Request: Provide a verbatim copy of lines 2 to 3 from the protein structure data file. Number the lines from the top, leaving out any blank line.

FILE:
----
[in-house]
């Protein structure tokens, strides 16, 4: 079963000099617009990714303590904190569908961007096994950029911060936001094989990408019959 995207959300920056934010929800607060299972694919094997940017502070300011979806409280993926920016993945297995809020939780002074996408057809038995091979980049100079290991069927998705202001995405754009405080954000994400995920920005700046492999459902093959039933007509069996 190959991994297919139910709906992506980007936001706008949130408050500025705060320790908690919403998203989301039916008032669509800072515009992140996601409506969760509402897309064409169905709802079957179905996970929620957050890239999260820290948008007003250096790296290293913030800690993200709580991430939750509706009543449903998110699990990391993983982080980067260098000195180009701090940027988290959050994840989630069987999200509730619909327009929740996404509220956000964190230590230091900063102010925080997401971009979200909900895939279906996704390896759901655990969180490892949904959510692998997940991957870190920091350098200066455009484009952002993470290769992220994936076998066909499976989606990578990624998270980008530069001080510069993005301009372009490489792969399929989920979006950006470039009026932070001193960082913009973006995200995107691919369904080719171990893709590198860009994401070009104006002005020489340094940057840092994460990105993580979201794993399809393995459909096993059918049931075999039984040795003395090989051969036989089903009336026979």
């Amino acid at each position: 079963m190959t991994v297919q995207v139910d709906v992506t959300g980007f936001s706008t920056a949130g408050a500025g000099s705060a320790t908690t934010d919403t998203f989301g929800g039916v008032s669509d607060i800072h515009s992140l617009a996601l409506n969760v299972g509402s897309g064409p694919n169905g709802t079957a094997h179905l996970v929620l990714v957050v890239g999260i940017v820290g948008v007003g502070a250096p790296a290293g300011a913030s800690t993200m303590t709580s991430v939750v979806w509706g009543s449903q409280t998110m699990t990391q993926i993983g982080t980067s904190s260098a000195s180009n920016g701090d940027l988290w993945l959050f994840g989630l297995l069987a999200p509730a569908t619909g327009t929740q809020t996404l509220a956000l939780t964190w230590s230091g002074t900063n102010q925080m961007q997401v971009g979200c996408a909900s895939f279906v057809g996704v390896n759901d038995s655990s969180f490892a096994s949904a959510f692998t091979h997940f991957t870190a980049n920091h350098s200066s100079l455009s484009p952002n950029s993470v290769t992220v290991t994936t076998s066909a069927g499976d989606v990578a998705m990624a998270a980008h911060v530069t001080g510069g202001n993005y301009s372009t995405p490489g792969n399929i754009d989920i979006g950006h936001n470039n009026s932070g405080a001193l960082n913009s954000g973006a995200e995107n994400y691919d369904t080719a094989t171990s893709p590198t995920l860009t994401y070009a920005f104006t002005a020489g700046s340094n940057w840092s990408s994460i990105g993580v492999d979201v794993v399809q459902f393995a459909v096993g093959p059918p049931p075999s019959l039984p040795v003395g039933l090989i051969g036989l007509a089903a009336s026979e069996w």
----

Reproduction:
């Protein structure tokens, strides 16, 4: 079963000099617009990714303590904190569908961007096994950029911060936001094989990408019959 995207959300920056934010929800607060299972694919094997940017502070300011979806409280993926920016993945297995809020939780002074996408057809038995091979980049100079290991069927998705202001995405754009405080954000994400995920920005700046492999459902093959039933007509069996 190959991994297919139910709906992506980007936001706008949130408050500025705060320790908690919403998203989301039916008032669509800072515009992140996601409506969760509402897309064409169905709802079957179905996970929620957050890239999260820290948008007003250096790296290293913030800690993200709580991430939750509706009543449903998110699990990391993983982080980067260098000195180009701090940027988290959050994840989630069987999200509730619909327009929740996404509220956000964190230590230091900063102010925080997401971009979200909900895939279906996704390896759901655990969180490892949904959510692998997940991957870190920091350098200066455009484009952002993470290769992220994936076998066909499976989606990578990624998270980008530069001080510069993005301009372009490489792969399929989920979006950006470039009026932070001193960082913009973006995200995107691919369904080719171990893709590198860009994401070009104006002005020489340094940057840092994460990105993580979201794993399809393995459909096993059918049931075999039984040795003395090989051969036989089903009336026979």
């Amino acid at each position: 079963m190959t991994v297919q995207v139910d709906v992506t959300g980007f936001s706008t920056a949130g408050a500025g000099s705060a320790t908690t934010d919403t998203f989301g929800g039916v008032s669509d607060i800072h515009s992140l617009a996601l409506n969760v299972g509402s897309g064409p694919n169905g709802t079957a094997h179905l996970v929620l990714v957050v890239g999260i940017v820290g948008v007003g502070a250096p790296a290293g300011a913030s800690t993200m303590t709580s991430v939750v979806w509706g009543s449903q409280t998110m699990t990391q993926i993983g982080t980067s904190s260098a000195s180009n920016g701090d940027l988290w993945l959050f994840g989630l297995l069987a999200p509730a569908t619909g327009t929740q809020t996404l509220a956000l939780t964190w230590s230091g002074t900063n102010q925080m961007q997401v971009g979200c996408a909900s895939f279906v057809g996704v390896n759901d038995s655990s969180f490892a096994s949904a959510f692998t091979h997940f991957t870190a980049n920091h350098s200066s100079l455009s484009p952002n950029s993470v290769t992220v290991t994936t076998s066909a069927g499976d989606v990578a998705m990624a998270a980008h911060v530069t001080g510069g202001n993005y301009s372009t995405p490489g792969n399929i754009d989920i979006g950006h936001n470039n009026s932070g405080a001193l960082n913009s954000g973006a995200e995107n994400y691919d369904t080719a094989t171990s893709p590198t995920l860009t994401y070009a920005f104006t002005a020489g700046s340094n940057w840092s990408s994460i990105g993580v492999d979201v794993v399809q459902f393995a459909v096993g093959p059918p049931p075999s019959l039984p040795v003395g039933l090989i051969g036989l007509a089903a009336s026979e069996w």